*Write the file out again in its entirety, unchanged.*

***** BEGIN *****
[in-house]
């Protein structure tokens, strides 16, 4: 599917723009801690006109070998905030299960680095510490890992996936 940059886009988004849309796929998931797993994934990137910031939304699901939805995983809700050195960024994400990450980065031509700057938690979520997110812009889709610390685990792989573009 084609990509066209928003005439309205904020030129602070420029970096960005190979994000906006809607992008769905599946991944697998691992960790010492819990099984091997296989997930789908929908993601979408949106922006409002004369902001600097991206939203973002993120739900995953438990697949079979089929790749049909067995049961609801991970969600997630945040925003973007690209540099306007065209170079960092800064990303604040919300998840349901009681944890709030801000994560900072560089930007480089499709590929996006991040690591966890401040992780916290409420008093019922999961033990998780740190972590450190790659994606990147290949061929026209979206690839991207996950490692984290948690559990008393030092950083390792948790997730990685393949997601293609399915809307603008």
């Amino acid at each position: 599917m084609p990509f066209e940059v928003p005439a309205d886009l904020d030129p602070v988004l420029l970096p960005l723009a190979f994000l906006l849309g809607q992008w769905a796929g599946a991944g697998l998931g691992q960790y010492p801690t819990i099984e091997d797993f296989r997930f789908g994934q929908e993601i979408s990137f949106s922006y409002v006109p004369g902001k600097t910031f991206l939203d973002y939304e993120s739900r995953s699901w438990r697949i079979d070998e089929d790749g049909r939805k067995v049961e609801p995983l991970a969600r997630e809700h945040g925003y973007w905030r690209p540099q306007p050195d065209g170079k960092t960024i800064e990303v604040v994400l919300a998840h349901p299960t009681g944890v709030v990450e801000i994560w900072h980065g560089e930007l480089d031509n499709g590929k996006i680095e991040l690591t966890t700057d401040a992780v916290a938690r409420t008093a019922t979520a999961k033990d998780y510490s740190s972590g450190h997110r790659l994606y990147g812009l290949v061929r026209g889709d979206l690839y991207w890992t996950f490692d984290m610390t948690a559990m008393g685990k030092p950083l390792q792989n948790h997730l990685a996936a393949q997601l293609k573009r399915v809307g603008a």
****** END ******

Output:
[in-house]
């Protein structure tokens, strides 16, 4: 599917723009801690006109070998905030299960680095510490890992996936 940059886009988004849309796929998931797993994934990137910031939304699901939805995983809700050195960024994400990450980065031509700057938690979520997110812009889709610390685990792989573009 084609990509066209928003005439309205904020030129602070420029970096960005190979994000906006809607992008769905599946991944697998691992960790010492819990099984091997296989997930789908929908993601979408949106922006409002004369902001600097991206939203973002993120739900995953438990697949079979089929790749049909067995049961609801991970969600997630945040925003973007690209540099306007065209170079960092800064990303604040919300998840349901009681944890709030801000994560900072560089930007480089499709590929996006991040690591966890401040992780916290409420008093019922999961033990998780740190972590450190790659994606990147290949061929026209979206690839991207996950490692984290948690559990008393030092950083390792948790997730990685393949997601293609399915809307603008």
């Amino acid at each position: 599917m084609p990509f066209e940059v928003p005439a309205d886009l904020d030129p602070v988004l420029l970096p960005l723009a190979f994000l906006l849309g809607q992008w769905a796929g599946a991944g697998l998931g691992q960790y010492p801690t819990i099984e091997d797993f296989r997930f789908g994934q929908e993601i979408s990137f949106s922006y409002v006109p004369g902001k600097t910031f991206l939203d973002y939304e993120s739900r995953s699901w438990r697949i079979d070998e089929d790749g049909r939805k067995v049961e609801p995983l991970a969600r997630e809700h945040g925003y973007w905030r690209p540099q306007p050195d065209g170079k960092t960024i800064e990303v604040v994400l919300a998840h349901p299960t009681g944890v709030v990450e801000i994560w900072h980065g560089e930007l480089d031509n499709g590929k996006i680095e991040l690591t966890t700057d401040a992780v916290a938690r409420t008093a019922t979520a999961k033990d998780y510490s740190s972590g450190h997110r790659l994606y990147g812009l290949v061929r026209g889709d979206l690839y991207w890992t996950f490692d984290m610390t948690a559990m008393g685990k030092p950083l390792q792989n948790h997730l990685a996936a393949q997601l293609k573009r399915v809307g603008a």